A new Form 4 filing with the SEC on Monday revealed that Goldman Sachs Group virtually sold its entire $1.1 billion stake in TransUnion (NYSE: TRU). Analyzing the company’s fundamentals help explain why Goldman sold its shares.
Goldman Exits TransUnion
On February 14th, Goldman Sachs Group filed its quarterly 13F regulatory filing. The filing showed that the investment firm held 19,855,632 shares of TransUnion worth $1.1 billion as of December 31st. Note that this represented only 0.26% of Goldman’s massive $418 billion portfolio.
However, a new filing yesterday revealed that the investment firm sold 19,852,972 shares on March 8th at an average price of $57.60 per share. This reduced Goldman’s position in the company to virtually 0%. Goldman, along with buyout shop Advent International, had originally bought TransUnion for $3 billion in 2012.
TransUnion’s shares last traded at $58.02 as of Monday’s close, up 54.3% over the prior year. While shares have significantly appreciated in value, could the recent insider selling activity signal the stock is overvalued?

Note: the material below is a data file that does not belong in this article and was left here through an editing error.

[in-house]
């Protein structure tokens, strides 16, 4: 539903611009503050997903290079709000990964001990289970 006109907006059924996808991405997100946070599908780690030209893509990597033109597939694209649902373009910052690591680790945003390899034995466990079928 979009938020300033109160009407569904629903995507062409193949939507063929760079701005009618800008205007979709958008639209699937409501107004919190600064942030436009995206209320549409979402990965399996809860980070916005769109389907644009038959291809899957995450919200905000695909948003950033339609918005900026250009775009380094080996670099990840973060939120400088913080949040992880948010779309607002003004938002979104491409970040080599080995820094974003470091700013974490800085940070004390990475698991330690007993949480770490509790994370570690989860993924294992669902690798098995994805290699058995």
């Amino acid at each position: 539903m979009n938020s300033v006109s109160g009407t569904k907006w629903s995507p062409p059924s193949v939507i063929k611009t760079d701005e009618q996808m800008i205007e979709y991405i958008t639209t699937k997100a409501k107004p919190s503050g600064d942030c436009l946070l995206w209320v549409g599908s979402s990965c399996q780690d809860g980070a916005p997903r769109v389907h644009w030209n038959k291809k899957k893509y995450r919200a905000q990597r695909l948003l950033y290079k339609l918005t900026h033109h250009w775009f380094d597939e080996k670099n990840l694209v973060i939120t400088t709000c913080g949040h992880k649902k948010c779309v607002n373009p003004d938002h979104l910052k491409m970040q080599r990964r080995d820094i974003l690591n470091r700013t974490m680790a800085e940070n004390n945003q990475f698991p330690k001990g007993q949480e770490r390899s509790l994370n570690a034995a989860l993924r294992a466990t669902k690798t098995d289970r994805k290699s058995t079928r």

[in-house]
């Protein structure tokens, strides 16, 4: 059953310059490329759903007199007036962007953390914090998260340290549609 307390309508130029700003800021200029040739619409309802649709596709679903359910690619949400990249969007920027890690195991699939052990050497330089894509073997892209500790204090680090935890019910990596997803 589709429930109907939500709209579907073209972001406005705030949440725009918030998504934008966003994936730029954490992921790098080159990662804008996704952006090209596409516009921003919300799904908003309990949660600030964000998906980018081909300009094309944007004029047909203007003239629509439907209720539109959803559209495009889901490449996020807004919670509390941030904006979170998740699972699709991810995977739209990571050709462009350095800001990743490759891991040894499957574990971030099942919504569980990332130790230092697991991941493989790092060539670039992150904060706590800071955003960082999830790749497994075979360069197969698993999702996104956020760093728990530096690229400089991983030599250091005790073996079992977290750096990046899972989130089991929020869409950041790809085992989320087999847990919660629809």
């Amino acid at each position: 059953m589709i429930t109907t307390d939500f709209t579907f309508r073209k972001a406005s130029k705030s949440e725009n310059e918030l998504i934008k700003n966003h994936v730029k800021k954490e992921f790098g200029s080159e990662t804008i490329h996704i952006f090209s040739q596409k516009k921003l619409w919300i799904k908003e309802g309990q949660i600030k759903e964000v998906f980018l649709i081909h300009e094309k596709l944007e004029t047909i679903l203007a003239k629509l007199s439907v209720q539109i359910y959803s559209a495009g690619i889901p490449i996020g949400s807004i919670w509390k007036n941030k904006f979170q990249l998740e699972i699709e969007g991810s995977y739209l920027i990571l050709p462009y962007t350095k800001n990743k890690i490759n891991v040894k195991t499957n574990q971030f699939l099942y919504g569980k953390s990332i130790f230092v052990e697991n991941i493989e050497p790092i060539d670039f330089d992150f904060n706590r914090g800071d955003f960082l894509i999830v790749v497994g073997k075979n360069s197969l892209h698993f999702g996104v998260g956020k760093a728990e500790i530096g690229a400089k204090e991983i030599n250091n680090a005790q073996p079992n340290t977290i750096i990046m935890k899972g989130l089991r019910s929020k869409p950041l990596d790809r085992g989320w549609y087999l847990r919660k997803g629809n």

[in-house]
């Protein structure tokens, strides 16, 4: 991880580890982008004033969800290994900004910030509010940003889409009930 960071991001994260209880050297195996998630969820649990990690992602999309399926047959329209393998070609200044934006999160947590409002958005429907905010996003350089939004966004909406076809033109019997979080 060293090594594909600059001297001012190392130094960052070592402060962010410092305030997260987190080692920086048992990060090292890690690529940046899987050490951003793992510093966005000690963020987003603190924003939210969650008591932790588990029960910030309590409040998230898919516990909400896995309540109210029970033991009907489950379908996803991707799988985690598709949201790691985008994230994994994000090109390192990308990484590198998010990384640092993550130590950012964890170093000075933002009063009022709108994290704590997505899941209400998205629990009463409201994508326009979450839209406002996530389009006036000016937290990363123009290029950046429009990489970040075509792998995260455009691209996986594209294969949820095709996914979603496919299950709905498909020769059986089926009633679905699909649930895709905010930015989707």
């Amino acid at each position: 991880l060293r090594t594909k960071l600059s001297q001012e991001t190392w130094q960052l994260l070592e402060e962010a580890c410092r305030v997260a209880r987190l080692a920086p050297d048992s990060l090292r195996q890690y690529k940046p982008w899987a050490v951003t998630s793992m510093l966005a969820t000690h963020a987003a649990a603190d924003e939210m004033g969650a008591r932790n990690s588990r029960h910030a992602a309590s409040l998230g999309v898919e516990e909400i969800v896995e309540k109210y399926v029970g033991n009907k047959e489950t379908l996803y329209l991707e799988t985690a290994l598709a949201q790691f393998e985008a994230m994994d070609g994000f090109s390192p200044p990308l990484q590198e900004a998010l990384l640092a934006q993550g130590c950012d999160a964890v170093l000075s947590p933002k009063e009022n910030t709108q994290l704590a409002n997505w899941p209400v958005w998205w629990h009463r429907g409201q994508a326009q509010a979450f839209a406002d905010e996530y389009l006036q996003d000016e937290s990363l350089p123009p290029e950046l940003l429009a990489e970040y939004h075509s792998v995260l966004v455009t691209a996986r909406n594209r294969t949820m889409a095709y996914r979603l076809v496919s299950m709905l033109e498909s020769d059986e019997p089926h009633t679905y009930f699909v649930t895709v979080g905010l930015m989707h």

Potential Reasons For Selling Shares
TransUnion provides a variety of risk and information solutions such as consumer credit reports, credit monitoring, fraud protection and risk scores. Analysts covering the stock often compare the company to a peer group that includes Equifax (NYSE: EFX), Dun & Bradstreet (NYSE: DNB), MSCI (NYSE: MSCI) and Moody’s (NYSE: MCO). Analyzing TransUnion’s growth metrics and valuation multiples relative to these peers offers insight into why Goldman sold its stake.
Projected 5-year net income CAGR is the average annual growth rate of net income over a five year period. It’s calculated as follows:
5yr CAGR = [ Net Income FY+5 / Net Income FY ] ^ (1/5 years) - 1
The chart below plots the five-year Net Income compounded annual growth rates for TransUnion and its peers.